* The Fauxbourgs are in general very thinly inhabited, and that of St. Marcel, St. Jaques, St. Antoine, St. Germain, are nearly deserted. By fauxbourgs you are to understand, not the suburbs, or the streets out of the walls, but the space enclosed between the ancient ram

• * Previous to that explosion of national phrenzy, there were in Paris two hundred and twenty-two churches, of which forty-five were parochial ; of these there remain twelve parochial and twenty-seven succursal or minor parish churches, in all thirty-nine churches for public or parochial service.'

parts,

parts, now called Boulevards, and the new wall, or later circumference. This depopulation may be occasioned principally by the exile or the impoverishment of the higher classes, and by the suppression of colleges, and ecclesiastical establishments, the two great sources which fed and enriched the inhabitants of the exterior quarters of Paris; and in former times gave them a great appearance of life and prosperity. Notwithstanding the filthy and disgusting appearance of the streets, there are many handsome edifices, some fine streets, and one of the twelve districts, into which the city is divided, is splendid in a degree rarely equalled. The quarter to which I allude, is that which embraces the Louvre and the Tuilleries, with all their accompaniments, and thus includes nearly all the beauty and all the magnificence of Paris.'

The comments on churches include a comparison between those of Paris and of London ; and a compliment is paid to the Catholic religion, to which Protestants will not subscribe :

• In churches, notwithstanding the devastations of the Revolution, and the treacherous indifference of Napoleon's government, Paris is still rich; and though Notre Dame is inferior to Westminster, and Sainte Genevieve, to St. Paul's; though the portico of St. Martin's, St. George's, Bloomsbury, and St. George's, Hanover-Square, are more simple and correct than any similar decoration in the French capital ; yet, not only the two churches which I have mentioned, but St. Roch, St. Sulpice, St. Eustache, and that of the Invalids, are most noble edifices, and far superior in magnitude to all the churches in London, with the exception of St. Paul's and Westminster. In interior decorations and splendor, even these sink into insignificance compared with the Parisian temples. The superiority of the latter in this respect is to be ascribed, not only to the more majestic character of the predominant religion, and to tke more active piety of its votaries, but to the prevalency of a purer taste, which proscribes pews and screens, and central pulpits, with every con. trivance to encumber the pavement and to obstruct the general view; and which at the same time requires, that the interior of churches should be embellished with as much care and attention as other public edifices, and that the table of the Lord should be graced with as much decency, as an ordinary sideboard.'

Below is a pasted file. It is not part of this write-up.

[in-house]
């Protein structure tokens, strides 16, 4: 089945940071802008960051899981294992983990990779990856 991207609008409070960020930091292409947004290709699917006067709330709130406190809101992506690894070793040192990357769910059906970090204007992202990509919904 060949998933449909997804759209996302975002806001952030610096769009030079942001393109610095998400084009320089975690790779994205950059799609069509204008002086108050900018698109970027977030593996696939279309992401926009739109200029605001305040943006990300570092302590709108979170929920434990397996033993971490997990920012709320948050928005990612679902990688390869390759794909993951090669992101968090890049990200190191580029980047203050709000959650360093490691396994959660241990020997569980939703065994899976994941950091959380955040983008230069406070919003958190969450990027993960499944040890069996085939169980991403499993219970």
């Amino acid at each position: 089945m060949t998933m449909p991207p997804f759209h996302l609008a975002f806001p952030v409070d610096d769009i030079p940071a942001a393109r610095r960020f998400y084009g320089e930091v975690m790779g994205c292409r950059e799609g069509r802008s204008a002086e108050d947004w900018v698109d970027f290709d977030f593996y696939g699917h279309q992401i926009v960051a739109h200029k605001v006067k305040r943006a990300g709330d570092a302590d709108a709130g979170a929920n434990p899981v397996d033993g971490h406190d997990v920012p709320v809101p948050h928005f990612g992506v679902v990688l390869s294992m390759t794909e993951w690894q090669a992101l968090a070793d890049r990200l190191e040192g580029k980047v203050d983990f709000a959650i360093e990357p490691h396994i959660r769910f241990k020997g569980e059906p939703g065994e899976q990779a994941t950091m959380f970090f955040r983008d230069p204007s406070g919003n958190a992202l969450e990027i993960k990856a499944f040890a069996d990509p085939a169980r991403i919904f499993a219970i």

We cannot allow that the character of the Catholic religion is more majestic than that of the Protestant church : the majesty of a religion consists in its spiritual essence, not in its ceremonies; and surely more real majesty appertains to the worship of God « in spirit and in truth,” than to all the gaudy splendour with which the Pope celebrates high mass in St. Peter's. Neither can we concede to the Catholics the praise of a more active piety, since we have an apostle's authority for asserting that the form of godliness may exist without the power. We shall

say thing of that pure taste' which excludes pews; for pews are introduced in our places of worship as a matter not of taste,

but

no